The Republic of Ireland is a small country with a population less than that of the metropolitan areas of Manchester & Liverpool combined. The next Irish general election will take place in 16 days from now on Friday, 26 February 2016 for the 32nd Dáil (Irish Parliament).
After economic meltdown in the late noughties, the subsequent bank bailouts, the collapse of the housing market, the widespread personal debt crisis, rampant homelessness, endemic poverty and the imposition of radical austerity on the ordinary citizens of Ireland by the European troika*, the country has splintered economically, socially and politically.
* European troika, the tripartite committee led by the European Commission with the European Central Bank and the International Monetary Fund, that organised loans to the governments of Greece, Ireland, Portugal, and Cyprus in return for saving the bond holders
In the centenary year of the 1916 Uprising, Ireland in 2016 looks very like it did a century ago. Consider the events of the last week along a range of social issues including the erosion of civil liberties, organised crime, extremism, xenophobia, republicanism, the refugee crisis and law & order.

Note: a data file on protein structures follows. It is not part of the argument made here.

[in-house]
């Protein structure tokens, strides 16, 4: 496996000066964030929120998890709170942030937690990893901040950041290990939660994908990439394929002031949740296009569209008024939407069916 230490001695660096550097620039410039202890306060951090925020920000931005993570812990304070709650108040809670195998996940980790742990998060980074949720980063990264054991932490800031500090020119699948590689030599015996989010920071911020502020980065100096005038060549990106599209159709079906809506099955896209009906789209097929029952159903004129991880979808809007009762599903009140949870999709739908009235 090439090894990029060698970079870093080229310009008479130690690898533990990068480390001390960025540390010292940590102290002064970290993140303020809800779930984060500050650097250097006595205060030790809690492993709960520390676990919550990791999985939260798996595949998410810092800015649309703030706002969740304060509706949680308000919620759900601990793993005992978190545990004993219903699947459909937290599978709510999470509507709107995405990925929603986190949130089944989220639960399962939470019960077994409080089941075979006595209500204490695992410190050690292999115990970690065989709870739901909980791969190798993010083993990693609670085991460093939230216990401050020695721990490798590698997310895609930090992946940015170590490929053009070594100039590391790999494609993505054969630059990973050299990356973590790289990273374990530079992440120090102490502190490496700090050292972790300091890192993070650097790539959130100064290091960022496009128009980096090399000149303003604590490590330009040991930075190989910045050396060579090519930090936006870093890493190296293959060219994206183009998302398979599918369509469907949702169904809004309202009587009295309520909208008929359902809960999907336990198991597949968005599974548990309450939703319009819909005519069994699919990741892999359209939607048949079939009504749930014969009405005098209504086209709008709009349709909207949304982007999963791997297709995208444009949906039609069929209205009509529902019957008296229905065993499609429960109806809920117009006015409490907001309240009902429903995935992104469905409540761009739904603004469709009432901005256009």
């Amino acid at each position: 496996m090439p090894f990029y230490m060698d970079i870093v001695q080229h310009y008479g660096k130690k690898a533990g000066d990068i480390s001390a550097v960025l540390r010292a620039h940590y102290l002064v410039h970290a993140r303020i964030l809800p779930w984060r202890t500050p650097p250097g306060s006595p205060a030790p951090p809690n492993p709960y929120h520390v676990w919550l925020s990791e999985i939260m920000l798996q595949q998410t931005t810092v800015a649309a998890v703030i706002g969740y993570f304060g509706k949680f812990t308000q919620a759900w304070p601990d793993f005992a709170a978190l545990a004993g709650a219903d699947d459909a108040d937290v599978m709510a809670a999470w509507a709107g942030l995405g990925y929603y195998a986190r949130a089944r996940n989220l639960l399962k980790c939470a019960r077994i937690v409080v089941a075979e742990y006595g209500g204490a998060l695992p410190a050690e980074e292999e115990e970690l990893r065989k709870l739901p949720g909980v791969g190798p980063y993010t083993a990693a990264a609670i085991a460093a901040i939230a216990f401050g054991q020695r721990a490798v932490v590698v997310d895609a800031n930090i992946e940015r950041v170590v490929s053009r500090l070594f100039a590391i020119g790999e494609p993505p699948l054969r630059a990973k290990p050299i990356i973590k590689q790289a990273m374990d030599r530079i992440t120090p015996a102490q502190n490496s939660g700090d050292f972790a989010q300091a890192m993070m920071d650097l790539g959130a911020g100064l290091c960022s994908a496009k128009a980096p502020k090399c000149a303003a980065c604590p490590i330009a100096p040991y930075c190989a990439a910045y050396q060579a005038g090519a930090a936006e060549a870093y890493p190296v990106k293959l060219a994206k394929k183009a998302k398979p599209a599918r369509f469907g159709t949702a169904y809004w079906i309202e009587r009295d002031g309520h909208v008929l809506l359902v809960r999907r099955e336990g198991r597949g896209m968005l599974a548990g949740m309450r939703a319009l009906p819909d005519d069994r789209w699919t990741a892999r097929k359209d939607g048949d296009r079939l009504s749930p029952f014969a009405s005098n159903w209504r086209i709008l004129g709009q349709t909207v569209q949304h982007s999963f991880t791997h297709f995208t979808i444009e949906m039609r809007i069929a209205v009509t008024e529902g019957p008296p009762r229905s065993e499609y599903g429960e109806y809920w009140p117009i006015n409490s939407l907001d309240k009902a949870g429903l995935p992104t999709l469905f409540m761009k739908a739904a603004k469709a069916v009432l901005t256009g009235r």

The Erosion of Civil Liberties – Two Special Criminal Courts
The recent extreme rise in violent crime nationally and gun violence between organised criminal gangs has been used by the Fine Gael party to ridicule legitimate opposition to the illegal practises of the non-jury Special Criminal Court apparatus.
Fine Gael attacked Sinn Fein for their plans to abolish it if ever elected, Fine Gael on the other hand have pledged, if reelected, to institute a second such court to clear up the backlog of cases currently before it.
Article 38, 3.1 of the constitution states “Special courts may be established by law for the trial of offences in cases where it may be determined in accordance with such law that the ordinary courts are inadequate to secure the effective administration of justice, and the preservation of public peace and order.” hence the legal basis for a court that flies in the face of normal practise whereby one is tried in front of a jury of one’s peers.
Primarily used in the past for dealing with Republicans, since the Good Friday Agreement the court has been used more and more for organised crime, while still trying dissident Republicans for their various misdeeds. Fine Gael are linking Thomas ‘Slab’ Murphy’s conviction at the court to Sinn Fein’s desire to get rid of it.
The Special Criminal Court in Ireland has been criticised by the Irish Council for Civil Liberties, Amnesty International and the United Nations Commission on Human Rights, for its procedures and for being a special court, which ordinarily should not be used against civilians.